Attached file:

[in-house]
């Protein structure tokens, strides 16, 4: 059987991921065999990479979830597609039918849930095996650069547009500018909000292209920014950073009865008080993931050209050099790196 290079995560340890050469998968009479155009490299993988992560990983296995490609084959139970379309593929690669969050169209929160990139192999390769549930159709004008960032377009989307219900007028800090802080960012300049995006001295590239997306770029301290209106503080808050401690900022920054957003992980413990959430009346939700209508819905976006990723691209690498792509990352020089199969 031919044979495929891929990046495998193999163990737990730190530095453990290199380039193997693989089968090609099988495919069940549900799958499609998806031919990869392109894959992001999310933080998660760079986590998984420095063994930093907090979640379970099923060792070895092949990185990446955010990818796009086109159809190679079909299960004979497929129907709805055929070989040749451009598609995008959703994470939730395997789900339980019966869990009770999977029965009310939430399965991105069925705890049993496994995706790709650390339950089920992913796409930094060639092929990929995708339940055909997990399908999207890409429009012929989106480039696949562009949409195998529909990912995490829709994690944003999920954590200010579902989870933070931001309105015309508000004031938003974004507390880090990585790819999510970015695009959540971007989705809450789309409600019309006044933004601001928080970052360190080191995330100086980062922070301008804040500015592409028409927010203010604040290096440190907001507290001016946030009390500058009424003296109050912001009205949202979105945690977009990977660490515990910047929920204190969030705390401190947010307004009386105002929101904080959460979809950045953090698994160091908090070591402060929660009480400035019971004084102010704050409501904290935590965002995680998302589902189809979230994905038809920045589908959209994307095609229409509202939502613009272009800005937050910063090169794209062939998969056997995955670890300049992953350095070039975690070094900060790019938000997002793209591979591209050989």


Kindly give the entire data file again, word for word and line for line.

[in-house]
């Protein structure tokens, strides 16, 4: 059987991921065999990479979830597609039918849930095996650069547009500018909000292209920014950073009865008080993931050209050099790196 290079995560340890050469998968009479155009490299993988992560990983296995490609084959139970379309593929690669969050169209929160990139192999390769549930159709004008960032377009989307219900007028800090802080960012300049995006001295590239997306770029301290209106503080808050401690900022920054957003992980413990959430009346939700209508819905976006990723691209690498792509990352020089199969 031919044979495929891929990046495998193999163990737990730190530095453990290199380039193997693989089968090609099988495919069940549900799958499609998806031919990869392109894959992001999310933080998660760079986590998984420095063994930093907090979640379970099923060792070895092949990185990446955010990818796009086109159809190679079909299960004979497929129907709805055929070989040749451009598609995008959703994470939730395997789900339980019966869990009770999977029965009310939430399965991105069925705890049993496994995706790709650390339950089920992913796409930094060639092929990929995708339940055909997990399908999207890409429009012929989106480039696949562009949409195998529909990912995490829709994690944003999920954590200010579902989870933070931001309105015309508000004031938003974004507390880090990585790819999510970015695009959540971007989705809450789309409600019309006044933004601001928080970052360190080191995330100086980062922070301008804040500015592409028409927010203010604040290096440190907001507290001016946030009390500058009424003296109050912001009205949202979105945690977009990977660490515990910047929920204190969030705390401190947010307004009386105002929101904080959460979809950045953090698994160091908090070591402060929660009480400035019971004084102010704050409501904290935590965002995680998302589902189809979230994905038809920045589908959209994307095609229409509202939502613009272009800005937050910063090169794209062939998969056997995955670890300049992953350095070039975690070094900060790019938000997002793209591979591209050989």